Poles or uprights
2x4 in.
4x4 in.
4x4 in.
|4x6 in.
Maximum pole spacing (longitudinal)
6 feet
10 feet
8 feet
6 feet
Maximum pole spacing (transverse)
5 feet
5 feet
5 feet
5 feet
Runners
1x4 in.
1 1/4x9 in.
2x10 in.
2x10 in.
Bearers and maximum spacing of bearers: 3 feet
2 x 4 in.
2 x 4 in.
2 x 10 in.
2 x 10 in. (rough)
6 feet
2x6 in.
or 3 x 4 in.
2x10 in (rough) or 3x8 in
2x10 in.
2x10 in. (rough)
8 feet
2x6 in.
or 3x4 in.
2x10 in. (rough) or 3x8 in.
2x10 in.

10 feet
2x6 in.
or 3 x 4 in.
2x10 (rough) or 3x3 in


Planking
1 1/4x9 in.
2x10 in.
2x10 in.
2x10 in.
Maximum vertical spacing of horizontal members.
7 feet
9 feet
7 feet
6 ft. 6 in.
Bracing horizontal
1x4 in.
1x4 in.
1x6 in or 1 1/4x4 in
2x4 in.
Bracing diagonal
1x4 in.
1x4 in.
1x4 in.
2x4 in.
Tie-ins
1x4 in.
1x4 in.
1x4 in.
1x4 in.

Note: All members except planking are used on edge. All wood bearers shall be reinforced with 3/16 x 2 inch steel strip, or the equivalent, secured to the lower edges for the entire length of the bearer.

Independent Wood Pole Scaffolds
 Light duty up to 20 ft. highLight duty up to 60 ft. highMedium duty up to 60 ft. highHeavy duty up to 60 ft. high
Maximum load2525 lbs/ft250 lbs/ft275 lbs/ft2
Poles or uprights2x4 in.4x4 in.4x4 in.4x4 in.
Maximum pole spacing (longitudinal)6 feet10 feet8 feet6 feet
Maximum pole spacing (transverse)6 feet10 feet8 feet8 feet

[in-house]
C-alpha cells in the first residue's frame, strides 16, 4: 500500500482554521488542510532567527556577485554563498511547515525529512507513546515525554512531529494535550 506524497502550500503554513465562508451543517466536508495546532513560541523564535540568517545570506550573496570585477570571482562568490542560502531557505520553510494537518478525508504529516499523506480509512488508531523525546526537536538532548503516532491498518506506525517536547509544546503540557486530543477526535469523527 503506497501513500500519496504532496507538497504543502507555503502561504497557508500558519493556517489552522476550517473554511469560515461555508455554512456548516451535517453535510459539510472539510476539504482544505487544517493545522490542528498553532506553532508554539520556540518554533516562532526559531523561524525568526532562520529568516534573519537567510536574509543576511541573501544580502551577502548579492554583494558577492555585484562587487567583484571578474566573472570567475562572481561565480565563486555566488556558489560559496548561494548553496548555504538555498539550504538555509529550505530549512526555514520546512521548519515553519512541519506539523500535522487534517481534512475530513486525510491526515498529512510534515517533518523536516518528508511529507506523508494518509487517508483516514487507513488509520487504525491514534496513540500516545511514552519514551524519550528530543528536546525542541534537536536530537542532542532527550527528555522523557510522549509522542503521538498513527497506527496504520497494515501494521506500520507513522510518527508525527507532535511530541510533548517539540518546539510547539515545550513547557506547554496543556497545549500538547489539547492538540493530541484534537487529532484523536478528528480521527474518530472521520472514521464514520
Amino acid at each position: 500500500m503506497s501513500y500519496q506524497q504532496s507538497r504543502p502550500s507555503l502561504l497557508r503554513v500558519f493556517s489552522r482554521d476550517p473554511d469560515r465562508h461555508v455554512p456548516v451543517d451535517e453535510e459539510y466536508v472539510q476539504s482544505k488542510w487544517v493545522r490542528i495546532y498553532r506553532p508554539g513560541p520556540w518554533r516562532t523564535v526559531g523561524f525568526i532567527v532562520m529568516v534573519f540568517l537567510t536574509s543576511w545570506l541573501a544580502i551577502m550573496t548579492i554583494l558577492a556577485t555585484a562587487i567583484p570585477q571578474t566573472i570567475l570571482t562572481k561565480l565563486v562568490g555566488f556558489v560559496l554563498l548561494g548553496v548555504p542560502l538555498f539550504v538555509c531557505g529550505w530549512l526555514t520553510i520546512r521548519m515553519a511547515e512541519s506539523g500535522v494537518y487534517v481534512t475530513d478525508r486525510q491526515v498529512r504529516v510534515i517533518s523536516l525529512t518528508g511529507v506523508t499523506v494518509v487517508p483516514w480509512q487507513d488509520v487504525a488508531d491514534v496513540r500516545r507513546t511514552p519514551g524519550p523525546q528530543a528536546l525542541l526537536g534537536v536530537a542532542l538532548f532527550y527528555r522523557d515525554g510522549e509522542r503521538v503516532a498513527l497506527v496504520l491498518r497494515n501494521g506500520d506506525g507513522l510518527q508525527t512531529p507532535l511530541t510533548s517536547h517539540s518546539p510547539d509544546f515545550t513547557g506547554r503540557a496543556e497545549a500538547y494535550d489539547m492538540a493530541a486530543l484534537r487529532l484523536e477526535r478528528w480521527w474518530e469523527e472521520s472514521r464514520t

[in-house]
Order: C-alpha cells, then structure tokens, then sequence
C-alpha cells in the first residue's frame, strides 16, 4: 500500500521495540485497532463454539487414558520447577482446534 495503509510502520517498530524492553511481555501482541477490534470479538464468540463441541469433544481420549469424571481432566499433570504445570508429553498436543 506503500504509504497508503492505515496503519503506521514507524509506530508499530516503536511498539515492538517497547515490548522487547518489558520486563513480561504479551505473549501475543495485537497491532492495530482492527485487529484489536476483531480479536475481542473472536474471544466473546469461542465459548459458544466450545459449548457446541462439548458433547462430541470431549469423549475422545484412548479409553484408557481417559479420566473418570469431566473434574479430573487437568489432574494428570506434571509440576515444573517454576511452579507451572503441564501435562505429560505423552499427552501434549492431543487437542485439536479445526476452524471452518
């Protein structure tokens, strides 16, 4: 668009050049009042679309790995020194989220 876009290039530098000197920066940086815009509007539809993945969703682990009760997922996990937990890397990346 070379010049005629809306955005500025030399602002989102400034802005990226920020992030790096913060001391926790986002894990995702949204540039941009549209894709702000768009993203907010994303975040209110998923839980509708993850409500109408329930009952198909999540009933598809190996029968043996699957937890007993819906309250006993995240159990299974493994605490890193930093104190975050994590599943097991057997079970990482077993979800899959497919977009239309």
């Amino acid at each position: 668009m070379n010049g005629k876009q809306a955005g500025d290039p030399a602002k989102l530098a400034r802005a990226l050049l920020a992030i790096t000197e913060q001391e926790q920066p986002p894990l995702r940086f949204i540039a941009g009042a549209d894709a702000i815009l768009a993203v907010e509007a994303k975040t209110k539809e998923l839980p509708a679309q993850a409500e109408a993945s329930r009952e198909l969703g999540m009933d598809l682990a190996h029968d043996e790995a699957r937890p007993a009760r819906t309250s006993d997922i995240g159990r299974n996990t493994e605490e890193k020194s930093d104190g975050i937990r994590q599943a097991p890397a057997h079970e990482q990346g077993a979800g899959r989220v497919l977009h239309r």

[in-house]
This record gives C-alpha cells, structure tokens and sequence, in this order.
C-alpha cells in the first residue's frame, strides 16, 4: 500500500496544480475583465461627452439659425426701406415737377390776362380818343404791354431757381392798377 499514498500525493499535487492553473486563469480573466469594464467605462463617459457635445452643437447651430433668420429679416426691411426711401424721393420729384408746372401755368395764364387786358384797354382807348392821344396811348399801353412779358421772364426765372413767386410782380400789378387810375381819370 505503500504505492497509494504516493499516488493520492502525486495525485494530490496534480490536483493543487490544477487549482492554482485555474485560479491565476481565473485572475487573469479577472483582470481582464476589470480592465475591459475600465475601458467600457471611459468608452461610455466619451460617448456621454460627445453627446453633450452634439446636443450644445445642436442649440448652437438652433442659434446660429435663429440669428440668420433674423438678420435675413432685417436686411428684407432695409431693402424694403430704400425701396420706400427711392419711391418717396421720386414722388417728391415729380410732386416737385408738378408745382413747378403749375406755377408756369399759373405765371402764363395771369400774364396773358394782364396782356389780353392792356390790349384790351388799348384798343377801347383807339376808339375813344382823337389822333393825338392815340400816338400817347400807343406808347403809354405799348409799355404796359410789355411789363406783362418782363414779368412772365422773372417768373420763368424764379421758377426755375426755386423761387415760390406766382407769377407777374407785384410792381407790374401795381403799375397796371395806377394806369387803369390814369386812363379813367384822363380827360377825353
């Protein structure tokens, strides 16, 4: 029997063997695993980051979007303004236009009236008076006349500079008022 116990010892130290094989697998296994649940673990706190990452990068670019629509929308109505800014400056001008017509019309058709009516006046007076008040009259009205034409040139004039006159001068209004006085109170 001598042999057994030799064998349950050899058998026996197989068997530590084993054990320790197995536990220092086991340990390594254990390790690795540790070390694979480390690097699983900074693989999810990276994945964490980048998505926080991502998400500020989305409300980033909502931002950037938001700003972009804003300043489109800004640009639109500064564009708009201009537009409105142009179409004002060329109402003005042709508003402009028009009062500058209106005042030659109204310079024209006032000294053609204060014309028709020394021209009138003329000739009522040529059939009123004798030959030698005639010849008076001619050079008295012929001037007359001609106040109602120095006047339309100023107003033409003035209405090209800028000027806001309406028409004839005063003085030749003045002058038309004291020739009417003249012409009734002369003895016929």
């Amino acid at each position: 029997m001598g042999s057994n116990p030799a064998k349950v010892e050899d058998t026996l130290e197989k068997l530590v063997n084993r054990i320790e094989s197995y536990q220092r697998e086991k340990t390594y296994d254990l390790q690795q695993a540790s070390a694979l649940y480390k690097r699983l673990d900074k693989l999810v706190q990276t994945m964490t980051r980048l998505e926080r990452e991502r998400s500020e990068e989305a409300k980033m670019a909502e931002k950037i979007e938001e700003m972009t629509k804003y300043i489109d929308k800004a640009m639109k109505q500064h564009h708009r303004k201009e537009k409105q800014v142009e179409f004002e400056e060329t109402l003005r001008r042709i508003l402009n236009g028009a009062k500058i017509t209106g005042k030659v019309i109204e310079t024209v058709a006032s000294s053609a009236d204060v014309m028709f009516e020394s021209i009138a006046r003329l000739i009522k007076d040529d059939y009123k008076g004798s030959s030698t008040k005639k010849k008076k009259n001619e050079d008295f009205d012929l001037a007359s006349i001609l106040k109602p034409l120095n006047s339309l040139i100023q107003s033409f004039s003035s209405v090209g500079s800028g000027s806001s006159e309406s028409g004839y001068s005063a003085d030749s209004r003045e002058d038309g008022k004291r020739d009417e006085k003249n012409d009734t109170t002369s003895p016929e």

Runners1x4 in.1 1/4x9 in.2x10 in.2x10 in.
Bearers and maximum spacing of bearers: 3 feet2x4 in.2x4 in.2x10 in.2x10 in. (rough)
6 feet2x 6 in.

or 3x4 in.

2x10 in (rough) or 3x8 in2x10 in.2x10 in. (rough)
8 feet2x 6 in.

or 3x4 in.

2x10 in. (rough) or 3x8 in.2x10 in. 
10 feet2x 6 in.

or 3x4 in.

2x10 in. (rough) or 3x3 in.  
Planking1 1/4x9 in.2x10 in.2x10 in.2x10 in.
Maximum vertical spacing of horizontal members.7 feet7 feet6 feet6 ft.
Bracing horizontal1x4 in.1x4 in.1x6 in.

or 1 1/4x4 in

2x4 in.
Bracing diagonal1x4 in.1x4 in.1x4 in.2x4 in.
Tie-ins1x4 in.1x4 in.1x4 in.1x4 in.

Note: All members except planking are used on edge. All wood bearers shall be reinforced with 3/16 x 2 inch steel strip, or the equivalent, secured to the lower edges for the entire length of the bearer.

Minimum Size of Members
 Light dutyMedium dutyHeavy duty
Maximum intended load25 lbs/ft250 lbs/ft275 lbs/ft2
Posts, runners and

braces

Nominal 2 in. (1.90 inches) OD steel tube or pipeNominal 2 in. (1.90 inches) OD steel tube or pipeNominal 2 in. (1.90 inches) OD steel tube or pipe